Transcript: Rep. Diana DeGette’s press briefing remarks on GM’s ignition switch recall – April 1, 2014

Partial transcript of press briefing remarks by Rep. Diana DeGette (D-Colorado) on GM’s ignition switch recall on April 1, 2014:

…As you heard, I’ll be helping lead the investigatory hearing this afternoon with Congressman Tim Murphy from Pennsylvania.

I wanted to come here this morning because I wanted to let the families and others who are here today who have experienced this trauma know that Congress is interested and cares very deeply and wants to make sure this never happens again.

I will say I’ve been in Congress for a while now. Every time, I see one of these tragic situations, as a mother it just makes my heart bleed. And I just want to thank everybody for coming today because I know how very, very difficult it is. And I want to assure them that as we continue with the investigation and as we continue with legislation in both the House and Senate, the lives that were lost will not be forgotten, and we will act.

Now, you’ve heard from my colleagues that GM knew about these defects in the ignition systems for over 10 years and yet they did not recall these cars. They did not recall these even though they knew that cars could turn off while going at highway speeds.

I’ve been thinking about this this weekend as a mom of a 20 and a 24-year-old. And what I’ve been thinking about is driving down the highway at 60 miles an hour, hitting a bump or turning slightly because your kid is in the back seat crying, and suddenly your car turns off. No air bags deploy. Nothing happens. Your car turns off. And that’s what happened to many of the families who are standing here today.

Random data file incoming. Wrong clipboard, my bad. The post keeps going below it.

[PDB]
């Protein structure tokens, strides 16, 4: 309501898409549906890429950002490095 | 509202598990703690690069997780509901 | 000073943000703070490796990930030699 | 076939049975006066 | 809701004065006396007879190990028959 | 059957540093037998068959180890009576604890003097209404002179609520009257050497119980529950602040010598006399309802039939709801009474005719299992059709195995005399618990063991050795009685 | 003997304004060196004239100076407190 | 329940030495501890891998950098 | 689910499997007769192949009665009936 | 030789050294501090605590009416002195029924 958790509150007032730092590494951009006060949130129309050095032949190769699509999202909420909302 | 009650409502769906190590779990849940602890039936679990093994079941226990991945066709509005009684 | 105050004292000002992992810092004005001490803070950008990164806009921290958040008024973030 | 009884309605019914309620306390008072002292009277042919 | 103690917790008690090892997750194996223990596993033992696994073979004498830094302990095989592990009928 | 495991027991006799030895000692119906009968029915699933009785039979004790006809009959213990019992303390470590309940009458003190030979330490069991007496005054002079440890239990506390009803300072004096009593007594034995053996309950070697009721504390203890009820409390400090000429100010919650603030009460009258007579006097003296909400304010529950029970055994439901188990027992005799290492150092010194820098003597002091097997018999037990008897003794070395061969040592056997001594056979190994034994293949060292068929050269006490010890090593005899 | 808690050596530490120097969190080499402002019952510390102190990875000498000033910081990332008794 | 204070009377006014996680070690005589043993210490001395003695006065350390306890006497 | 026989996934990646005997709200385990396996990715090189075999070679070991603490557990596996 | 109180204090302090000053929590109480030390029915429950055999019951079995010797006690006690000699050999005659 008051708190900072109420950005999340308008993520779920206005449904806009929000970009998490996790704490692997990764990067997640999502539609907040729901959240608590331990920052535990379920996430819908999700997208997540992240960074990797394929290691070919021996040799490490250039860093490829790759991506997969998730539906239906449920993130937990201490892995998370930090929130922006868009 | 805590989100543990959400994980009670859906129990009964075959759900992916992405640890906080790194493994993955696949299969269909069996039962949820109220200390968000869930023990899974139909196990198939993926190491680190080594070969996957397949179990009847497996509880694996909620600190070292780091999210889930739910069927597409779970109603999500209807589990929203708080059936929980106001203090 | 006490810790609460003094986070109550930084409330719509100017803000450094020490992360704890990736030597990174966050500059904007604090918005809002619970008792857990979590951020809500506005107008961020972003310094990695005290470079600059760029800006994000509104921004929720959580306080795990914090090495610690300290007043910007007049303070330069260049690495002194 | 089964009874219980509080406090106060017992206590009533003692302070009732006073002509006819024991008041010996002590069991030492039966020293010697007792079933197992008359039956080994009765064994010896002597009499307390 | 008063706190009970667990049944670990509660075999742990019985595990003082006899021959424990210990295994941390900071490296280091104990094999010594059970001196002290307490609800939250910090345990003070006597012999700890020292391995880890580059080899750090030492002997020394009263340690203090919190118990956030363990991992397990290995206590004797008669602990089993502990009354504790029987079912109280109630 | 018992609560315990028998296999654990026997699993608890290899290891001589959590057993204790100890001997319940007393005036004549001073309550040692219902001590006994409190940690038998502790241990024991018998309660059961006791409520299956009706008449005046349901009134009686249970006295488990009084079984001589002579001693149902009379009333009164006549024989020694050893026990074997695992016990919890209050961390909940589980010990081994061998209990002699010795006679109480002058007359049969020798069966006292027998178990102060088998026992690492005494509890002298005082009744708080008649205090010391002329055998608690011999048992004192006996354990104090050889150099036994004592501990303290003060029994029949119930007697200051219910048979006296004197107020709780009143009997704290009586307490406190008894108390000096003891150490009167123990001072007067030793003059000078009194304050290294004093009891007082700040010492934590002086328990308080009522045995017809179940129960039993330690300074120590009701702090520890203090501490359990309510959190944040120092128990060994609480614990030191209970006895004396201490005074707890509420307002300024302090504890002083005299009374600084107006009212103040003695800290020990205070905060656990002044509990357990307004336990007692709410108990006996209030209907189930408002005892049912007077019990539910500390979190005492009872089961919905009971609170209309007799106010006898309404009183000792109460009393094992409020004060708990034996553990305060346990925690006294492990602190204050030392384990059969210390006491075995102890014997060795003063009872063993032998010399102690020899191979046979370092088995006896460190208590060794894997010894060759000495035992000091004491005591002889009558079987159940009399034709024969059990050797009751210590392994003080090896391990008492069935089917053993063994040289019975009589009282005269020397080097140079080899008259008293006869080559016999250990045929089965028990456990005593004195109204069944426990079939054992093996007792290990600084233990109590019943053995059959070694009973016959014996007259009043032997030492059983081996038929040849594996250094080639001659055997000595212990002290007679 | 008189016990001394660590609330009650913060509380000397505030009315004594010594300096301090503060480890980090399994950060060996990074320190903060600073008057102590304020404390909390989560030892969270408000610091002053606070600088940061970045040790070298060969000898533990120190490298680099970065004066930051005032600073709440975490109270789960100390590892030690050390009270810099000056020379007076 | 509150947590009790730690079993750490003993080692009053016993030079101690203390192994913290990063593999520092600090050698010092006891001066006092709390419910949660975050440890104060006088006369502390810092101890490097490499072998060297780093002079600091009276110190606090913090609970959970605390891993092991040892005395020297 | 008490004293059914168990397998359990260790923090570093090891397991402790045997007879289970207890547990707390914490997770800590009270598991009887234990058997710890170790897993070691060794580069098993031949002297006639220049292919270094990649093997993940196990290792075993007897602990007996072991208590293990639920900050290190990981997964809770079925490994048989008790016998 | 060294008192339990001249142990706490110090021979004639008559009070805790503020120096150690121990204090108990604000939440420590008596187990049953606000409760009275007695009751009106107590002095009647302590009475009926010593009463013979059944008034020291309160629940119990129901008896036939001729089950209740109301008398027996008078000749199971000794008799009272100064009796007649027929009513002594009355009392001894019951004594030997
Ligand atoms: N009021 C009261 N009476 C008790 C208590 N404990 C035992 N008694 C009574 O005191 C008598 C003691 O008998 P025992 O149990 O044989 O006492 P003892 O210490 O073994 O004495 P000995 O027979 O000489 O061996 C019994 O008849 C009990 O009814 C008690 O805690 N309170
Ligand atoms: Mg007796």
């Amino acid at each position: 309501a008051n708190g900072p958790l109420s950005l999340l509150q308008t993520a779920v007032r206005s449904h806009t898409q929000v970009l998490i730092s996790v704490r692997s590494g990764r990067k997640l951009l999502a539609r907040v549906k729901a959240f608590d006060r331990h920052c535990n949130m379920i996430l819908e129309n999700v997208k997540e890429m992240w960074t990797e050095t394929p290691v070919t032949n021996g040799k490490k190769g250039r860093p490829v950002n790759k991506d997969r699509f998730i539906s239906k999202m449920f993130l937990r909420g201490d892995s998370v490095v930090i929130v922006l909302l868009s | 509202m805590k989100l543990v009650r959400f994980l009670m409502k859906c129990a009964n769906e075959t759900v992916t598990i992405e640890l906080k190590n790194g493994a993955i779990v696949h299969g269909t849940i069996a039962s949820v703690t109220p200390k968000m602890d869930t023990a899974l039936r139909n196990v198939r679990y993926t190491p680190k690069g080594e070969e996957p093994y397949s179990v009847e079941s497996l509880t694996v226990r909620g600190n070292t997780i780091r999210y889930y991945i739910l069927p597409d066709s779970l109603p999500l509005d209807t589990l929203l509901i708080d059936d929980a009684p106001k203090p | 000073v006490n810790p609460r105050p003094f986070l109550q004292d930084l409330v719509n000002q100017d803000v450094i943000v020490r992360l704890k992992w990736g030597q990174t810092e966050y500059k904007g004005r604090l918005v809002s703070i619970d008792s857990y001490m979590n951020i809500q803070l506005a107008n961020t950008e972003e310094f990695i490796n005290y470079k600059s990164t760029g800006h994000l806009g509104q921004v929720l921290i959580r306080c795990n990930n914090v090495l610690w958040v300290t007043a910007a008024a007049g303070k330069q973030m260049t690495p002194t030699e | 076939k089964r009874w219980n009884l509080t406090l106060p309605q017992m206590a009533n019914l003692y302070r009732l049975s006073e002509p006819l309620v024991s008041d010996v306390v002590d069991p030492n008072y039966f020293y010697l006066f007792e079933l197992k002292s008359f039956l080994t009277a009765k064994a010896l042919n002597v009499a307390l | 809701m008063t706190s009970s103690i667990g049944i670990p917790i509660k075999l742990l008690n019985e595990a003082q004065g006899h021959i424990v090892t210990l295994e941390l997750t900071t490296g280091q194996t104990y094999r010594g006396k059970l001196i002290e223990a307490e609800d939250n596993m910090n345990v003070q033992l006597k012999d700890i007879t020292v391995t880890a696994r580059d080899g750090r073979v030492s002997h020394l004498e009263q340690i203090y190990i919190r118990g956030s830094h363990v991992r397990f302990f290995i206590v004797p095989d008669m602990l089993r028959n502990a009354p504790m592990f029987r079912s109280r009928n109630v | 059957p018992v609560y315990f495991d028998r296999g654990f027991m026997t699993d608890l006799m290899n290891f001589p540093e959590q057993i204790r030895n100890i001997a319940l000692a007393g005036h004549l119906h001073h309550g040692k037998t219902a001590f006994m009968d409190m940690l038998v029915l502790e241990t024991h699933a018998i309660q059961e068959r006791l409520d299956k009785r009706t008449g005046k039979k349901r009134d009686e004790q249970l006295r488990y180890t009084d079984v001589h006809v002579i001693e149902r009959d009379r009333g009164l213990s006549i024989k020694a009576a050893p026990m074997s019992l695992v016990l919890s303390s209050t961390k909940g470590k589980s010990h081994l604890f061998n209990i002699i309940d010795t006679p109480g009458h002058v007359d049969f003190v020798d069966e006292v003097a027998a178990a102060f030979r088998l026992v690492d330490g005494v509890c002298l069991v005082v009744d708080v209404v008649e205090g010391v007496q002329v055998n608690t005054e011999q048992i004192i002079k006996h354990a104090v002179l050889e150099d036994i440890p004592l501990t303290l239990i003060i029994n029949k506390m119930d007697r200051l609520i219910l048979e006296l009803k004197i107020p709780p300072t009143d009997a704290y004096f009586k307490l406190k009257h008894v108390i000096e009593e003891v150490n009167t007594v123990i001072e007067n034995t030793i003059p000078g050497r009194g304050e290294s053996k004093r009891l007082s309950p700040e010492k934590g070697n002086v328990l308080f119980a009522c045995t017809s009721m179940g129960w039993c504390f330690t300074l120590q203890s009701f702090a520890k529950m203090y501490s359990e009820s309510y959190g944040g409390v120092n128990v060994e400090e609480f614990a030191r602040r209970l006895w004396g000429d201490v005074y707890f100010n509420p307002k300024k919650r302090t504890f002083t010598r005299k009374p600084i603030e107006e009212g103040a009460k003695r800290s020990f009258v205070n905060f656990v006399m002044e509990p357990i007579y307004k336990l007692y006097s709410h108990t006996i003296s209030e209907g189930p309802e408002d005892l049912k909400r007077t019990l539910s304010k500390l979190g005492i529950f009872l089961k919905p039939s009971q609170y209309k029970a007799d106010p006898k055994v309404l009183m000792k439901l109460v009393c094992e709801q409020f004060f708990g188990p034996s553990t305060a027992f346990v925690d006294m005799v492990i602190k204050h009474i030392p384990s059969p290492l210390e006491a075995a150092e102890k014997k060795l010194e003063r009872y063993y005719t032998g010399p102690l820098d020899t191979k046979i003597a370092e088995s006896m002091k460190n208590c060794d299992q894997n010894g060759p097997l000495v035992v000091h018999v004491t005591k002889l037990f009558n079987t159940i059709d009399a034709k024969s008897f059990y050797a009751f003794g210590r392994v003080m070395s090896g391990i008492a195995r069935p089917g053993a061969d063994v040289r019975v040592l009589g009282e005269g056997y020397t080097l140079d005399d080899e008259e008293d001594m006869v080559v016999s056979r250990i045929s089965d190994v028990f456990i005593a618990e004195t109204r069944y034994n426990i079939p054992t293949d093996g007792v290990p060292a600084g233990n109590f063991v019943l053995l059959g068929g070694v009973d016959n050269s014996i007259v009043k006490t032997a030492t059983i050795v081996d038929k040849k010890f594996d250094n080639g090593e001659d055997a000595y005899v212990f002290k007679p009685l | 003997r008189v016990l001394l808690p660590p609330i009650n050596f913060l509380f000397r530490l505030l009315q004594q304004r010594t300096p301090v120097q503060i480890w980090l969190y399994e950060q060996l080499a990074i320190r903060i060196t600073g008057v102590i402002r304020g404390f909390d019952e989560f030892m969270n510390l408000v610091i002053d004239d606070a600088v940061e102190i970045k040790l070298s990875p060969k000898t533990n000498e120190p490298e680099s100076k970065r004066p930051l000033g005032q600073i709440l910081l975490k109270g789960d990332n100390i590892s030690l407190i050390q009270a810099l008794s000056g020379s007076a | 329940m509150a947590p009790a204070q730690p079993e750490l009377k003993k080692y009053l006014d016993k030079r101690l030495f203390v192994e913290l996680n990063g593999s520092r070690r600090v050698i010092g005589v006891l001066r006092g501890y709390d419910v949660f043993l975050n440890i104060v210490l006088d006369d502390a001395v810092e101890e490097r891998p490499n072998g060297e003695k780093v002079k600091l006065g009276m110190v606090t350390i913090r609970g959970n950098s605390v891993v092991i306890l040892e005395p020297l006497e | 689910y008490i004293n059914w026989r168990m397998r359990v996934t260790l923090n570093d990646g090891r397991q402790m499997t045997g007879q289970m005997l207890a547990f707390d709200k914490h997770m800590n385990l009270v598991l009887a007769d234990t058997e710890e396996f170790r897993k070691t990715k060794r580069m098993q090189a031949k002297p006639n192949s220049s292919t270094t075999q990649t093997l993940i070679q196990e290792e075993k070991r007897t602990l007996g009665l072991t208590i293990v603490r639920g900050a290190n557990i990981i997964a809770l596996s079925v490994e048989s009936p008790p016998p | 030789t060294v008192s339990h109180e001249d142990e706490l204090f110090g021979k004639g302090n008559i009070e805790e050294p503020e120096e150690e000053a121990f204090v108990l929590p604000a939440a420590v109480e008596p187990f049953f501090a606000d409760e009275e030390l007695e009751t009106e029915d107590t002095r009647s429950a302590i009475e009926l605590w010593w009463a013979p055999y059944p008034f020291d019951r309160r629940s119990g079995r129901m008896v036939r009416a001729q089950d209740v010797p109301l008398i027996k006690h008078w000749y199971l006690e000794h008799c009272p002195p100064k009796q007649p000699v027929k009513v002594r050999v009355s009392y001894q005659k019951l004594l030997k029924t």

You know, people made more than a financial commitment to these cars when they purchased them from GM. They entrusted themselves and their loved ones to what they believed to be a safe and reliable vehicle. GM owed them that much.

Now, when I was at home in Denver last week and I found out this information, when I found out that there were more than 2.5 million vehicles who were a part of this recall, I had one message, and I will say that again today. If you own one of these recall vehicles, park it immediately and take it to your dealer and get it fixed. I wouldn’t let my children drive this, and I wouldn’t drive it myself.

GM is saying, “Well, if you just take the key – if you just take the key and you drive it with that, then you’ll be okay.” So I went in my purse and I got my keys. These are the keys of every mother in America today, and these are the keys that are hanging from the ignitions of these cars. And if you’re going to say to people, you can’t use these keys, then you need to fix it because it’s not realistic to tell people that they can’t use their keys to drive their cars.

Now, as we move forward with this investigation, our number one priority needs to be safety, and what we will be looking at today is when GM knew this information, why they didn’t tell the American public, and why the federal agency in charge of this – NTHSA – after 2000 when we passed the TREAD [Transportation Recall Enhancement, Accountability, and Documentation] Act, didn’t make this information available to Americans. That’s what we’re going to find out.

Again, I want to say to the families here thank you for coming, and I want to say to GM you need to cooperate with Congress as we investigate this important issue and let us know why this happened and what you will do to rectify this situation. Thank you.

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